3 secure ends

Secure the ends.  Repeat for other braid.

4 sew tabs

Right sides facing, fold a tab in half vertically and sew.  Repeat for other tab. Turn tabs right side out and press well so the seam is in the centre.

5 side seams

Right sides facing, sew the side seams of the front piece to the back piece. Right sides facing, sew the  side seams of the front facing to the back facing.  Optional: finish the bottom edge of the facing.  I didn't because I was using a knit.  This is what you should have so far.

6 pin tabs

Fold a tab in half and pin in position on the back of the dress facing down.  Baste in place within the seam allowance.  Repeat for other tab.

7 pin strap

Pin the flat-ish end of a braid to the shoulder making sure it's in the centre and away from the seam allowances.  I pull the strap up and over the top edge so I'd still be able to clearly see it after the facing is pinned on top.  Baste in place.  Repeat for other strap.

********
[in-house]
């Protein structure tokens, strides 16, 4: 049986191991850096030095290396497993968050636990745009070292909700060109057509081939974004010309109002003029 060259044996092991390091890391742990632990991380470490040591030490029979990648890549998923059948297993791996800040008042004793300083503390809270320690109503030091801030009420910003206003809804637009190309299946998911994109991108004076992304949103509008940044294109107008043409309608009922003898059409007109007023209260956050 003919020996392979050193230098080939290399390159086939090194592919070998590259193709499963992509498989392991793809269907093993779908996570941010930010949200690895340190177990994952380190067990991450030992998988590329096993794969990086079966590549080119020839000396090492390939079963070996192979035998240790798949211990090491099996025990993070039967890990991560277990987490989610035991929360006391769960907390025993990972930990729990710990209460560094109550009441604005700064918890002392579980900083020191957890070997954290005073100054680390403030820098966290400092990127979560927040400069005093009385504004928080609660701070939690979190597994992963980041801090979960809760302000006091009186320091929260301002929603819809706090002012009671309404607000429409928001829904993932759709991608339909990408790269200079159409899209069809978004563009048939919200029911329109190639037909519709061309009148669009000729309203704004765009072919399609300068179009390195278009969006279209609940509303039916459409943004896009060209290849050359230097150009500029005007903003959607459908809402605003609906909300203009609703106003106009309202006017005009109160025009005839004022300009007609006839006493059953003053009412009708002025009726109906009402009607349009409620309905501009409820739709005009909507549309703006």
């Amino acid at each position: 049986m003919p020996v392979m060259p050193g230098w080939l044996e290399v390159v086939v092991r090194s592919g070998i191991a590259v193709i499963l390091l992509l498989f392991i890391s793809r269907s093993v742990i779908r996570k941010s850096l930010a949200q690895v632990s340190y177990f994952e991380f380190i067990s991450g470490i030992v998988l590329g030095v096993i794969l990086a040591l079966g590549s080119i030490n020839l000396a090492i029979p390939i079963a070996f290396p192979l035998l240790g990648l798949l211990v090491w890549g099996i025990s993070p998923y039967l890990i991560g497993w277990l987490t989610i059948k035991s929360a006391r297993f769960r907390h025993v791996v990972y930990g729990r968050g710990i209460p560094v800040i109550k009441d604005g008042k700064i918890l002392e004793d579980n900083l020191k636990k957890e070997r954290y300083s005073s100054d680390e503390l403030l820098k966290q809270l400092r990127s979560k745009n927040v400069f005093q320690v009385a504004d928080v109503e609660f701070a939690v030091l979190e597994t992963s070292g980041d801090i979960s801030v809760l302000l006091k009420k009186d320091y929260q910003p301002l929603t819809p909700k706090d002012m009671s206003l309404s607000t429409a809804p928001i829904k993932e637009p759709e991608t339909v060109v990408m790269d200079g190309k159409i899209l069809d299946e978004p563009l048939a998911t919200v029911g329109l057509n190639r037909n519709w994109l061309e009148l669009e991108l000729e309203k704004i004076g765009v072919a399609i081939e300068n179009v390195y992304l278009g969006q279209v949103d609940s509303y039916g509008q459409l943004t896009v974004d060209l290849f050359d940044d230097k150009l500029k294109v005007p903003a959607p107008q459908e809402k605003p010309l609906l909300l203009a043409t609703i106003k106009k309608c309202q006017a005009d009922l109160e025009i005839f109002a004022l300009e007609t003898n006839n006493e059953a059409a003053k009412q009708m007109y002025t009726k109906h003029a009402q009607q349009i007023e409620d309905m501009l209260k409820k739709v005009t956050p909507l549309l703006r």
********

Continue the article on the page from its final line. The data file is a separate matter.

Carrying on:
8 pin facing

Right sides facing, slip the facing over the dress and match the raw edges all the way around.  Pin regularly.  This is how it will look.

9 approaching strap

Starting at a side seam, start sewing across the back edge, over the side seam, and up around the arm curve.  When you get to where the strap is, use your fingers to make sure you are not catching any bit of the braid in the stitch, and sew as close to the strap as you can.  Pivot and sew the top edge of the strap, pivot and sew down towards the neckline, again using your fingers to make sure the strap isn't going to be caught.  Pivot at the V and repeat the same process for the other side until you get back to where you started.

9 clip V

Clip a notch into the V but don't cut the threads!  You can see that I added some stay-stitching within the seam allowance as well to give the V some extra stability.

10 press facings